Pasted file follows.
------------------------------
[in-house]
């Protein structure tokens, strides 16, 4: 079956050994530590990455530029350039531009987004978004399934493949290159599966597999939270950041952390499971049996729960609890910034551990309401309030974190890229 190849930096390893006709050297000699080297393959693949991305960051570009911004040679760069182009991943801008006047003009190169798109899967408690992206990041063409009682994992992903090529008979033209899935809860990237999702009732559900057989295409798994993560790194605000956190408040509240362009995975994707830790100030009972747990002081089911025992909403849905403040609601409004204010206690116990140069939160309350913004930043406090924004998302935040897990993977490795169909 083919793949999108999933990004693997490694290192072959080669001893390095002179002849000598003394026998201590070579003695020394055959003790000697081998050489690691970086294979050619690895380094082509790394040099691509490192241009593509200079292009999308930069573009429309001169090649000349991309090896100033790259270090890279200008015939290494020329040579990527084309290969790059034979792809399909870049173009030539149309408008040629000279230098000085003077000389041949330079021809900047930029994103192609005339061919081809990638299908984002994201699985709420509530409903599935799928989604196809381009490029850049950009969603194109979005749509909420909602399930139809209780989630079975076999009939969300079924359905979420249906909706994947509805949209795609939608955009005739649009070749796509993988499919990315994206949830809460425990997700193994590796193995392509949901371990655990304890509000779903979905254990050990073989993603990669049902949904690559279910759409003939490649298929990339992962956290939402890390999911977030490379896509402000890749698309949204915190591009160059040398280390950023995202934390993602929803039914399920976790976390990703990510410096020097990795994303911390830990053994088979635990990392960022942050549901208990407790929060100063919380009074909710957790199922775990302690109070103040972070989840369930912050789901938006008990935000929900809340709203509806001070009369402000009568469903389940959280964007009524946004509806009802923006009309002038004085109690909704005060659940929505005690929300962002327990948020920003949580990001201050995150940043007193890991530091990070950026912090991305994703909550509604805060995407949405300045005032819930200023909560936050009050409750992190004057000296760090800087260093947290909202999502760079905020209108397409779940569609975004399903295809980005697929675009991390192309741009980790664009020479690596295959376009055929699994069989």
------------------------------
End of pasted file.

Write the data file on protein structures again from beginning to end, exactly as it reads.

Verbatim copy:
[in-house]
């Protein structure tokens, strides 16, 4: 079956050994530590990455530029350039531009987004978004399934493949290159599966597999939270950041952390499971049996729960609890910034551990309401309030974190890229 190849930096390893006709050297000699080297393959693949991305960051570009911004040679760069182009991943801008006047003009190169798109899967408690992206990041063409009682994992992903090529008979033209899935809860990237999702009732559900057989295409798994993560790194605000956190408040509240362009995975994707830790100030009972747990002081089911025992909403849905403040609601409004204010206690116990140069939160309350913004930043406090924004998302935040897990993977490795169909 083919793949999108999933990004693997490694290192072959080669001893390095002179002849000598003394026998201590070579003695020394055959003790000697081998050489690691970086294979050619690895380094082509790394040099691509490192241009593509200079292009999308930069573009429309001169090649000349991309090896100033790259270090890279200008015939290494020329040579990527084309290969790059034979792809399909870049173009030539149309408008040629000279230098000085003077000389041949330079021809900047930029994103192609005339061919081809990638299908984002994201699985709420509530409903599935799928989604196809381009490029850049950009969603194109979005749509909420909602399930139809209780989630079975076999009939969300079924359905979420249906909706994947509805949209795609939608955009005739649009070749796509993988499919990315994206949830809460425990997700193994590796193995392509949901371990655990304890509000779903979905254990050990073989993603990669049902949904690559279910759409003939490649298929990339992962956290939402890390999911977030490379896509402000890749698309949204915190591009160059040398280390950023995202934390993602929803039914399920976790976390990703990510410096020097990795994303911390830990053994088979635990990392960022942050549901208990407790929060100063919380009074909710957790199922775990302690109070103040972070989840369930912050789901938006008990935000929900809340709203509806001070009369402000009568469903389940959280964007009524946004509806009802923006009309002038004085109690909704005060659940929505005690929300962002327990948020920003949580990001201050995150940043007193890991530091990070950026912090991305994703909550509604805060995407949405300045005032819930200023909560936050009050409750992190004057000296760090800087260093947290909202999502760079905020209108397409779940569609975004399903295809980005697929675009991390192309741009980790664009020479690596295959376009055929699994069989």